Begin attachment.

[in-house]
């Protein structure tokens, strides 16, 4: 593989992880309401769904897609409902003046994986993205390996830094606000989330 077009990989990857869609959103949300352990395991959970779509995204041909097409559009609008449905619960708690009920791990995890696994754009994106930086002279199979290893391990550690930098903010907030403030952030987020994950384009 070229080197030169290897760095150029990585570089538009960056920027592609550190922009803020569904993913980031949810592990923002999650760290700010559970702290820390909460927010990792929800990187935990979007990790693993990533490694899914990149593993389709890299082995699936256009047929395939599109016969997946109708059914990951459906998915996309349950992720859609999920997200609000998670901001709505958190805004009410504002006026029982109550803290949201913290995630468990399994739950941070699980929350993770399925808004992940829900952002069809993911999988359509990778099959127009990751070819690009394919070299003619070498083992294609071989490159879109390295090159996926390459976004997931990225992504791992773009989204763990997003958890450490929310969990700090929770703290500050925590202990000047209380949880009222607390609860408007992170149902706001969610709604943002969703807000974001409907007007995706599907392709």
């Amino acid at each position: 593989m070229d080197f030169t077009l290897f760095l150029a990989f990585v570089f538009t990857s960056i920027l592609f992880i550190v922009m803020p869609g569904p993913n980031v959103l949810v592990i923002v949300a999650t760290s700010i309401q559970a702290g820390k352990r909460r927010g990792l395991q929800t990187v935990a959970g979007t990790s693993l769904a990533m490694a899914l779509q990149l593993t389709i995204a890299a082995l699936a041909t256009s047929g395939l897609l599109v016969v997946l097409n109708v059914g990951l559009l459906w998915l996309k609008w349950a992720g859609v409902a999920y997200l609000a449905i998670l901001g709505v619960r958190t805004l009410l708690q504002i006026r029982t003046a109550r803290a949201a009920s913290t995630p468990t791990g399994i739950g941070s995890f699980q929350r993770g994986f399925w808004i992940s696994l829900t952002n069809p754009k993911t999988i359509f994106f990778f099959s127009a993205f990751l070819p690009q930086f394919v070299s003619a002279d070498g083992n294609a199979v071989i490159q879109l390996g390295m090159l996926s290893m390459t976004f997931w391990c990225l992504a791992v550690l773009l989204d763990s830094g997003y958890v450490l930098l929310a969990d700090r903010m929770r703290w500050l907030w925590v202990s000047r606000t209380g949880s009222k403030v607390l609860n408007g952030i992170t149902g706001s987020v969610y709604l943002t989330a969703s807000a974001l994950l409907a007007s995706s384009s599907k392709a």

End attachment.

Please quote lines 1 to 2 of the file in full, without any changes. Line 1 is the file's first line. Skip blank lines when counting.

[in-house]
């Protein structure tokens, strides 16, 4: 593989992880309401769904897609409902003046994986993205390996830094606000989330 077009990989990857869609959103949300352990395991959970779509995204041909097409559009609008449905619960708690009920791990995890696994754009994106930086002279199979290893391990550690930098903010907030403030952030987020994950384009 070229080197030169290897760095150029990585570089538009960056920027592609550190922009803020569904993913980031949810592990923002999650760290700010559970702290820390909460927010990792929800990187935990979007990790693993990533490694899914990149593993389709890299082995699936256009047929395939599109016969997946109708059914990951459906998915996309349950992720859609999920997200609000998670901001709505958190805004009410504002006026029982109550803290949201913290995630468990399994739950941070699980929350993770399925808004992940829900952002069809993911999988359509990778099959127009990751070819690009394919070299003619070498083992294609071989490159879109390295090159996926390459976004997931990225992504791992773009989204763990997003958890450490929310969990700090929770703290500050925590202990000047209380949880009222607390609860408007992170149902706001969610709604943002969703807000974001409907007007995706599907392709």